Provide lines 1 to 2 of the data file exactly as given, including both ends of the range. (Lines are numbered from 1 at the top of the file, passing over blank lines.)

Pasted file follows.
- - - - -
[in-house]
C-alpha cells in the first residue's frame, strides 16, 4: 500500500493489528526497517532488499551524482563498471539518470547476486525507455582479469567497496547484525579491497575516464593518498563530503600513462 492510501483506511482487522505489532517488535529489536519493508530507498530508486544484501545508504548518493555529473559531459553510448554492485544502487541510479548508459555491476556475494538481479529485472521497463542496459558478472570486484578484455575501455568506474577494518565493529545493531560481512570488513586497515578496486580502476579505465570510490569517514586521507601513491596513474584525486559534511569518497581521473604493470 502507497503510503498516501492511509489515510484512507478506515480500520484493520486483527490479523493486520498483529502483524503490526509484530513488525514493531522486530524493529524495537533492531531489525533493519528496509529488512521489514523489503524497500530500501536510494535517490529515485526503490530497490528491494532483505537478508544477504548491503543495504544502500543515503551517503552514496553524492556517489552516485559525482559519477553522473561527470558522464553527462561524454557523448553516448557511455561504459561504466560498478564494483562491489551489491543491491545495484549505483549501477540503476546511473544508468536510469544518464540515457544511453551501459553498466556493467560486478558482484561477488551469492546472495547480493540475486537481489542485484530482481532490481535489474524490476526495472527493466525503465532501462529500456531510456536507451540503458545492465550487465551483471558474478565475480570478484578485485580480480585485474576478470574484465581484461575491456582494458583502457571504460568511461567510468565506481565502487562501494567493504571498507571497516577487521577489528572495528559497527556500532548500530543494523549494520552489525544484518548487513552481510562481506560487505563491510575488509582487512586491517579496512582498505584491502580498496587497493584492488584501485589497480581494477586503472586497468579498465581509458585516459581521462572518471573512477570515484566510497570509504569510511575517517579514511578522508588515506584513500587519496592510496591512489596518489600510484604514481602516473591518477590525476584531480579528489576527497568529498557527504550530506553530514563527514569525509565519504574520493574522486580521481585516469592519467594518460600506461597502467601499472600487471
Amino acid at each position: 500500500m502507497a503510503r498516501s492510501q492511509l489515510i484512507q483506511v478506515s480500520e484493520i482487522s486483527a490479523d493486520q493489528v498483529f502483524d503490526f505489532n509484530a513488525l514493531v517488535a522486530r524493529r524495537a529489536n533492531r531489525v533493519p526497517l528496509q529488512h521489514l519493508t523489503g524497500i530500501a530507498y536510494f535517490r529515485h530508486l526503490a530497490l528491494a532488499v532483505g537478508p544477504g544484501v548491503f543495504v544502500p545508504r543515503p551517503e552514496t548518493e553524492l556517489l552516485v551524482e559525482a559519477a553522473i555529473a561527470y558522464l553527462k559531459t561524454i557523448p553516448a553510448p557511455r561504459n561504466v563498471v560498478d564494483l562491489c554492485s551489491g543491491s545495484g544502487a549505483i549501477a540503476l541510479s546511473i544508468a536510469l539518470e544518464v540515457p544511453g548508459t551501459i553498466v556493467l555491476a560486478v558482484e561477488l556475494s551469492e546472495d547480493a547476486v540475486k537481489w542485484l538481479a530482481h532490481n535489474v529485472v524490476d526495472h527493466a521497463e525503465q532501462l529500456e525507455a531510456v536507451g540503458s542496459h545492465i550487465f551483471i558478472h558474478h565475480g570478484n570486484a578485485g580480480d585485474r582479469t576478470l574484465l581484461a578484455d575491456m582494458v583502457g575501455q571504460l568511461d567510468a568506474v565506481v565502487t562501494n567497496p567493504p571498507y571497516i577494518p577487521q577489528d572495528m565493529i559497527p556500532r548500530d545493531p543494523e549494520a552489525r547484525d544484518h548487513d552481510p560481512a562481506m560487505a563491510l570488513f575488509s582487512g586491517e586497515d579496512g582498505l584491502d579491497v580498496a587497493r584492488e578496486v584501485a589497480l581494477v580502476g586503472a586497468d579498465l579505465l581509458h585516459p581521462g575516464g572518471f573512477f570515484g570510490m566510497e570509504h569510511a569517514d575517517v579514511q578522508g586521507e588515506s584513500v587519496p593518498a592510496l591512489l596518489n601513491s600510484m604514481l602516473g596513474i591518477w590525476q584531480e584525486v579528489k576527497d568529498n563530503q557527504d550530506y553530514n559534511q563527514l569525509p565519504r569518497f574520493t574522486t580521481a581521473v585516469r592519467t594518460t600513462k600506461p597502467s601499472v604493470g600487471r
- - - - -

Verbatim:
[in-house]
C-alpha cells in the first residue's frame, strides 16, 4: 500500500493489528526497517532488499551524482563498471539518470547476486525507455582479469567497496547484525579491497575516464593518498563530503600513462 492510501483506511482487522505489532517488535529489536519493508530507498530508486544484501545508504548518493555529473559531459553510448554492485544502487541510479548508459555491476556475494538481479529485472521497463542496459558478472570486484578484455575501455568506474577494518565493529545493531560481512570488513586497515578496486580502476579505465570510490569517514586521507601513491596513474584525486559534511569518497581521473604493470 502507497503510503498516501492511509489515510484512507478506515480500520484493520486483527490479523493486520498483529502483524503490526509484530513488525514493531522486530524493529524495537533492531531489525533493519528496509529488512521489514523489503524497500530500501536510494535517490529515485526503490530497490528491494532483505537478508544477504548491503543495504544502500543515503551517503552514496553524492556517489552516485559525482559519477553522473561527470558522464553527462561524454557523448553516448557511455561504459561504466560498478564494483562491489551489491543491491545495484549505483549501477540503476546511473544508468536510469544518464540515457544511453551501459553498466556493467560486478558482484561477488551469492546472495547480493540475486537481489542485484530482481532490481535489474524490476526495472527493466525503465532501462529500456531510456536507451540503458545492465550487465551483471558474478565475480570478484578485485580480480585485474576478470574484465581484461575491456582494458583502457571504460568511461567510468565506481565502487562501494567493504571498507571497516577487521577489528572495528559497527556500532548500530543494523549494520552489525544484518548487513552481510562481506560487505563491510575488509582487512586491517579496512582498505584491502580498496587497493584492488584501485589497480581494477586503472586497468579498465581509458585516459581521462572518471573512477570515484566510497570509504569510511575517517579514511578522508588515506584513500587519496592510496591512489596518489600510484604514481602516473591518477590525476584531480579528489576527497568529498557527504550530506553530514563527514569525509565519504574520493574522486580521481585516469592519467594518460600506461597502467601499472600487471